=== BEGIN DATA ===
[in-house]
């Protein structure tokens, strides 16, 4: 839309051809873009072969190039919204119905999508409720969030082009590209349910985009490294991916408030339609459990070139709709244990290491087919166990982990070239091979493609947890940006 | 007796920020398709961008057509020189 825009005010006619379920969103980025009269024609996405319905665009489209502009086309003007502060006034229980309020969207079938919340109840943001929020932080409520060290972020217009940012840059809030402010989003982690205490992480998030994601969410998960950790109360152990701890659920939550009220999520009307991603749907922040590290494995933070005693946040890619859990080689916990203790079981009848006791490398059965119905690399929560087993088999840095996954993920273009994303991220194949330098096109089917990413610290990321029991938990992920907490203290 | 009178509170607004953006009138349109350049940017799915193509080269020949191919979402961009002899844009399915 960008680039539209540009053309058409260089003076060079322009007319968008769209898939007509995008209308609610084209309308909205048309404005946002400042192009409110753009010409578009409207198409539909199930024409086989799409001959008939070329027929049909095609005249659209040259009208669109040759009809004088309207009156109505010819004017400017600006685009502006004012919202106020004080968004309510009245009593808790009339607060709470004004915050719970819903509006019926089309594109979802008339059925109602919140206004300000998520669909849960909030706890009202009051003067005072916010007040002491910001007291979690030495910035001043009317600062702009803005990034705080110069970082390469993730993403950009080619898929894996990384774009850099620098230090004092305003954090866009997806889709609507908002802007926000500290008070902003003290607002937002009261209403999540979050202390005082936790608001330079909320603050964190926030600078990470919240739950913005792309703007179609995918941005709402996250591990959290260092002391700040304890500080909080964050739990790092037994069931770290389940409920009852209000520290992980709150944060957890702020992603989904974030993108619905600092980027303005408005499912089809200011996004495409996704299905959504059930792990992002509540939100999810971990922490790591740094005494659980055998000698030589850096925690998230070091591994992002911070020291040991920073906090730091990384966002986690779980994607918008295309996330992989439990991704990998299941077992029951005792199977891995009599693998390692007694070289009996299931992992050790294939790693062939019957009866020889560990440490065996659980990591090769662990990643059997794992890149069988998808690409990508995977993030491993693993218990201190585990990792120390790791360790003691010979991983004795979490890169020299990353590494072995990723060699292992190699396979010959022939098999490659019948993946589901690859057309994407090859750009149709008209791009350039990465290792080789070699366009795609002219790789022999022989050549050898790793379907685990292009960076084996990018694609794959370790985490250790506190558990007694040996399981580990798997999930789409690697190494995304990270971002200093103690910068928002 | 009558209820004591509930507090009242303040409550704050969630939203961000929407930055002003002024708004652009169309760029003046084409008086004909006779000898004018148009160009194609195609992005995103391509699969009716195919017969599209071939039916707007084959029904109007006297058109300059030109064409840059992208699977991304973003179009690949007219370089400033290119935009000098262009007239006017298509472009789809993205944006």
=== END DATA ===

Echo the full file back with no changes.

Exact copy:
[in-house]
């Protein structure tokens, strides 16, 4: 839309051809873009072969190039919204119905999508409720969030082009590209349910985009490294991916408030339609459990070139709709244990290491087919166990982990070239091979493609947890940006 | 007796920020398709961008057509020189 825009005010006619379920969103980025009269024609996405319905665009489209502009086309003007502060006034229980309020969207079938919340109840943001929020932080409520060290972020217009940012840059809030402010989003982690205490992480998030994601969410998960950790109360152990701890659920939550009220999520009307991603749907922040590290494995933070005693946040890619859990080689916990203790079981009848006791490398059965119905690399929560087993088999840095996954993920273009994303991220194949330098096109089917990413610290990321029991938990992920907490203290 | 009178509170607004953006009138349109350049940017799915193509080269020949191919979402961009002899844009399915 960008680039539209540009053309058409260089003076060079322009007319968008769209898939007509995008209308609610084209309308909205048309404005946002400042192009409110753009010409578009409207198409539909199930024409086989799409001959008939070329027929049909095609005249659209040259009208669109040759009809004088309207009156109505010819004017400017600006685009502006004012919202106020004080968004309510009245009593808790009339607060709470004004915050719970819903509006019926089309594109979802008339059925109602919140206004300000998520669909849960909030706890009202009051003067005072916010007040002491910001007291979690030495910035001043009317600062702009803005990034705080110069970082390469993730993403950009080619898929894996990384774009850099620098230090004092305003954090866009997806889709609507908002802007926000500290008070902003003290607002937002009261209403999540979050202390005082936790608001330079909320603050964190926030600078990470919240739950913005792309703007179609995918941005709402996250591990959290260092002391700040304890500080909080964050739990790092037994069931770290389940409920009852209000520290992980709150944060957890702020992603989904974030993108619905600092980027303005408005499912089809200011996004495409996704299905959504059930792990992002509540939100999810971990922490790591740094005494659980055998000698030589850096925690998230070091591994992002911070020291040991920073906090730091990384966002986690779980994607918008295309996330992989439990991704990998299941077992029951005792199977891995009599693998390692007694070289009996299931992992050790294939790693062939019957009866020889560990440490065996659980990591090769662990990643059997794992890149069988998808690409990508995977993030491993693993218990201190585990990792120390790791360790003691010979991983004795979490890169020299990353590494072995990723060699292992190699396979010959022939098999490659019948993946589901690859057309994407090859750009149709008209791009350039990465290792080789070699366009795609002219790789022999022989050549050898790793379907685990292009960076084996990018694609794959370790985490250790506190558990007694040996399981580990798997999930789409690697190494995304990270971002200093103690910068928002 | 009558209820004591509930507090009242303040409550704050969630939203961000929407930055002003002024708004652009169309760029003046084409008086004909006779000898004018148009160009194609195609992005995103391509699969009716195919017969599209071939039916707007084959029904109007006297058109300059030109064409840059992208699977991304973003179009690949007219370089400033290119935009000098262009007239006017298509472009789809993205944006």